Israel's prime minister is moving ahead with a contentious law that would legalize dozens of settlement outposts in the West Bank, despite claims by experts that the bill itself is illegal and a warning from the White House that settlement construction "may not be helpful."
Prime Minister Benjamin Netanyahu is under intense pressure from members of his coalition to bring the bill to a vote in parliament following last week's court-ordered demolition of an illegally built settlement outpost. But he risks drawing angry international condemnations, possibly even from the ostensibly friendly Trump administration, if he pushes forward.
Netanyahu's nationalist coalition is dominated by West Bank settlers and their supporters. The Jewish Home, a powerful coalition ally, has been leading the calls to vote on the outpost law this week, perhaps as soon as Monday. The Jewish Home believes that with a friendly president in office, it is time for Netanyahu to lay out a clear policy for the West Bank, including the possible annexation of parts of the occupied territory.
Netanyahu has sent mixed signals about the legislation, publicly voicing support for it while also reportedly expressing private misgivings. On Sunday, he indicated that he might once again delay the vote in a possible sign he is rethinking his support.
Jewish Home lawmaker Shuli Moalem-Refaeli, one of the bill's sponsors, said that the West Bank is dotted with outposts that she claimed had been built over the years in "good faith" and should now be legalized.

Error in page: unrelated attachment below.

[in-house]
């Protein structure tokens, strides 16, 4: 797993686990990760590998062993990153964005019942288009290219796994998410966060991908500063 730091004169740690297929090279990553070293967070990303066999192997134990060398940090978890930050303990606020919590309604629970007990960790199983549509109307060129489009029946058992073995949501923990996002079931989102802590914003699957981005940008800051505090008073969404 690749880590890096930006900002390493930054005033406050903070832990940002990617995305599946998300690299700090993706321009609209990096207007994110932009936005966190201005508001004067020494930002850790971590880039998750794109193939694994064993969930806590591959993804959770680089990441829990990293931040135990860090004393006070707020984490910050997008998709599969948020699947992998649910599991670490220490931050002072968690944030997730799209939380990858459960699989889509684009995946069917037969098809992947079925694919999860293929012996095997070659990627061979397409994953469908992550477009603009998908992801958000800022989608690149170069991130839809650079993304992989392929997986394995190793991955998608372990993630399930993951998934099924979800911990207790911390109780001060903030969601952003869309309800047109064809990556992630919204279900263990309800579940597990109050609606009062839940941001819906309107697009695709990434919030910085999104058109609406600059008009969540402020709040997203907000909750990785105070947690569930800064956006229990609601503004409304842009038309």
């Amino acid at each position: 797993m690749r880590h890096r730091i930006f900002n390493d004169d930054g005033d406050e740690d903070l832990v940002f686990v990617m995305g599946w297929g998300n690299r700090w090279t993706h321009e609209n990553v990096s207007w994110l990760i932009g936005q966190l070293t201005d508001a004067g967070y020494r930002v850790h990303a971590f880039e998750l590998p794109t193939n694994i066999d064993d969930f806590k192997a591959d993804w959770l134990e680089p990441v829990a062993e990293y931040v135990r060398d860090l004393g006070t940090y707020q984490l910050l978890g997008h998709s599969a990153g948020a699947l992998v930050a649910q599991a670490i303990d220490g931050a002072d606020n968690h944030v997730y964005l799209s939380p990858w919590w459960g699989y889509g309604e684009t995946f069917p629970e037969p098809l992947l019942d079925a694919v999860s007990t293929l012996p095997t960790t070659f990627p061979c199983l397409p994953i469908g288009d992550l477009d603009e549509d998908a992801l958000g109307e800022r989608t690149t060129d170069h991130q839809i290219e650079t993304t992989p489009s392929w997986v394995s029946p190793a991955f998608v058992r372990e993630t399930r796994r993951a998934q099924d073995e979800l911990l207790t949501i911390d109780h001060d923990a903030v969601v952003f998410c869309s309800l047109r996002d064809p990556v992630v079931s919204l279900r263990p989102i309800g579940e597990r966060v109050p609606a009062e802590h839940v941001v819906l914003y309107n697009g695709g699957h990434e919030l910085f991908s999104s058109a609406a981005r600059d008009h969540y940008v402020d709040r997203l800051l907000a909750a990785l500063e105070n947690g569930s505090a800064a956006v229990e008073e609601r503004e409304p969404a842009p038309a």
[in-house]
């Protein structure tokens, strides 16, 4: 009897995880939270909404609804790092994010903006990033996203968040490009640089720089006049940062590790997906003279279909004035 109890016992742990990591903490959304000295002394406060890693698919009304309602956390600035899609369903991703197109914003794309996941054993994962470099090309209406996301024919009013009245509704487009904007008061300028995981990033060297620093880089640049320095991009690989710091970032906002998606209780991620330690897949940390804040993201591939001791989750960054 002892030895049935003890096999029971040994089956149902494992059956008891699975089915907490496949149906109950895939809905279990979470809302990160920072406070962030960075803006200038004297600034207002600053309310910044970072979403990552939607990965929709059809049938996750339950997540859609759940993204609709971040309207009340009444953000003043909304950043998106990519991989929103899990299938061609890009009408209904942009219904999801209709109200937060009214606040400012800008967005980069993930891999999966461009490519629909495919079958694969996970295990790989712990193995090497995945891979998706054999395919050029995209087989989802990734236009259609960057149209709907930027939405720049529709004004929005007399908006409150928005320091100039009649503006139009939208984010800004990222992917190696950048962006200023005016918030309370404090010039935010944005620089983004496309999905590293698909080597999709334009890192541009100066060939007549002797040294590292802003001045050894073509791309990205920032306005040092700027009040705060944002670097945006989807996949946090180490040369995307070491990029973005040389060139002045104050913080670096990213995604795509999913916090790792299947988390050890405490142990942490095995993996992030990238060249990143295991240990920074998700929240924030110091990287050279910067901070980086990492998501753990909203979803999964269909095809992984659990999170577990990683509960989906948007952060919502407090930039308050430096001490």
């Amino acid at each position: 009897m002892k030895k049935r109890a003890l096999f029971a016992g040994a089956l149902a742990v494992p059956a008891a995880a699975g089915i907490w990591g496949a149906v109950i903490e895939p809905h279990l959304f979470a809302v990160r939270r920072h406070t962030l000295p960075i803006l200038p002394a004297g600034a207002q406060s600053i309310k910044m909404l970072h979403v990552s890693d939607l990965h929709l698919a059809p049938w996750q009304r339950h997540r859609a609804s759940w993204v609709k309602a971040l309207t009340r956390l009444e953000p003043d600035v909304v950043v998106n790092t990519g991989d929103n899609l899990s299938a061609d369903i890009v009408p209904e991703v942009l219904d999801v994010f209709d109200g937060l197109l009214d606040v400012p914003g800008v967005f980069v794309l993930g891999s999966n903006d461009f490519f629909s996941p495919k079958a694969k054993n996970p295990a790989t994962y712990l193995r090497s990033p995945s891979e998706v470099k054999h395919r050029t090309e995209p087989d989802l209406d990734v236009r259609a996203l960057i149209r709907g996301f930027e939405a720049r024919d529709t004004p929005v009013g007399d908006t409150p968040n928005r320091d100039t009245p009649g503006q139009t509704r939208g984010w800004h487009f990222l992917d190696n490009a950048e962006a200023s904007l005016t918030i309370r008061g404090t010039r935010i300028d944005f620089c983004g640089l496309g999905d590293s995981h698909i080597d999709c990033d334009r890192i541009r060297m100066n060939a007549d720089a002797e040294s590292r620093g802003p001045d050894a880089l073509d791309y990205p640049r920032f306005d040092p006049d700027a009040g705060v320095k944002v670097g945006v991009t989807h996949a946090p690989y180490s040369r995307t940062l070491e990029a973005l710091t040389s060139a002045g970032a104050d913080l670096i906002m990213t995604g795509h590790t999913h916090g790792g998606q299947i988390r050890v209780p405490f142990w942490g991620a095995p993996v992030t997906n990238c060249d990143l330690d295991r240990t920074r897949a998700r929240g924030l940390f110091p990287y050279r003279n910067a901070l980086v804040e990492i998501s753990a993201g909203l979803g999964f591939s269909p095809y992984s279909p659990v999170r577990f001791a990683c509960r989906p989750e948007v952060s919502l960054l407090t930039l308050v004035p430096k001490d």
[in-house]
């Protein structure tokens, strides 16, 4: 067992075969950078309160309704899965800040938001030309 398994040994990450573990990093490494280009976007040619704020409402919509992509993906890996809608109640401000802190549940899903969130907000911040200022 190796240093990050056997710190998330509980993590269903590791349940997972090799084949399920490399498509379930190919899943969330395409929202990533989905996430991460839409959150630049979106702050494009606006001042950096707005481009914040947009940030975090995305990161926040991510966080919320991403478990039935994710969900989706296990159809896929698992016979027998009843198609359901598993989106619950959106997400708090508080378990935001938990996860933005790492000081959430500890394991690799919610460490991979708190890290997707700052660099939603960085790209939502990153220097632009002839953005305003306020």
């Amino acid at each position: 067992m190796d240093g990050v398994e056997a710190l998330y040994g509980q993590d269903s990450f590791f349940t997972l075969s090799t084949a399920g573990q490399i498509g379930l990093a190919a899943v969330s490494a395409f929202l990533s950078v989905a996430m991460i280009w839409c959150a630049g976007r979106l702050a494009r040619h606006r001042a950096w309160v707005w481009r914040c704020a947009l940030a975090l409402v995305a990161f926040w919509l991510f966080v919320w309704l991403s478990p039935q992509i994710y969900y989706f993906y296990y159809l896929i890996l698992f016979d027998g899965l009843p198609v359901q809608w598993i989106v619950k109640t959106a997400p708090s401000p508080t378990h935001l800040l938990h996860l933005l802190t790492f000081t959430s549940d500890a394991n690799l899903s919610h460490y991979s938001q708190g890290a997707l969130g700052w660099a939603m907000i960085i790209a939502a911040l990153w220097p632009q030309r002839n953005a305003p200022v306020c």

"What has been established cannot be destroyed," she told Israel Radio.
Israel's powerful settler lobby was jolted last week by the court-ordered demolition of Amona, an outpost found to have been built on private Palestinian land. Over 40 families were forced from their homes, putting pressure on the government to respond. Proponents of the new legislation are bent on passing it to prevent similar scenes from taking place.
The bill would retroactively legalize several thousand homes built illegally on private Palestinian land. The original landowners would be compensated either with money or alternative land, even if they do not agree to give up their property.
Critics have said the bill will not pass legal muster. Netanyahu's own attorney general has said he will not defend the bill before the country's Supreme Court, and Netanyahu has reportedly expressed concerns that the legislation could strengthen a case against Israel in the International Criminal Court.
"People on the right haven't got the courage to tell the settlers the truth," Tzachi Hanegbi, a member of Netanyahu's Likud Party, said over the weekend. "''It is reasonable to assume that the bill will not pass."
Dan Meridor, a former justice minister and Likud member, said the bill is problematic because it would affect Palestinians living on occupied territory that is not part of Israel and who do not have the right to vote.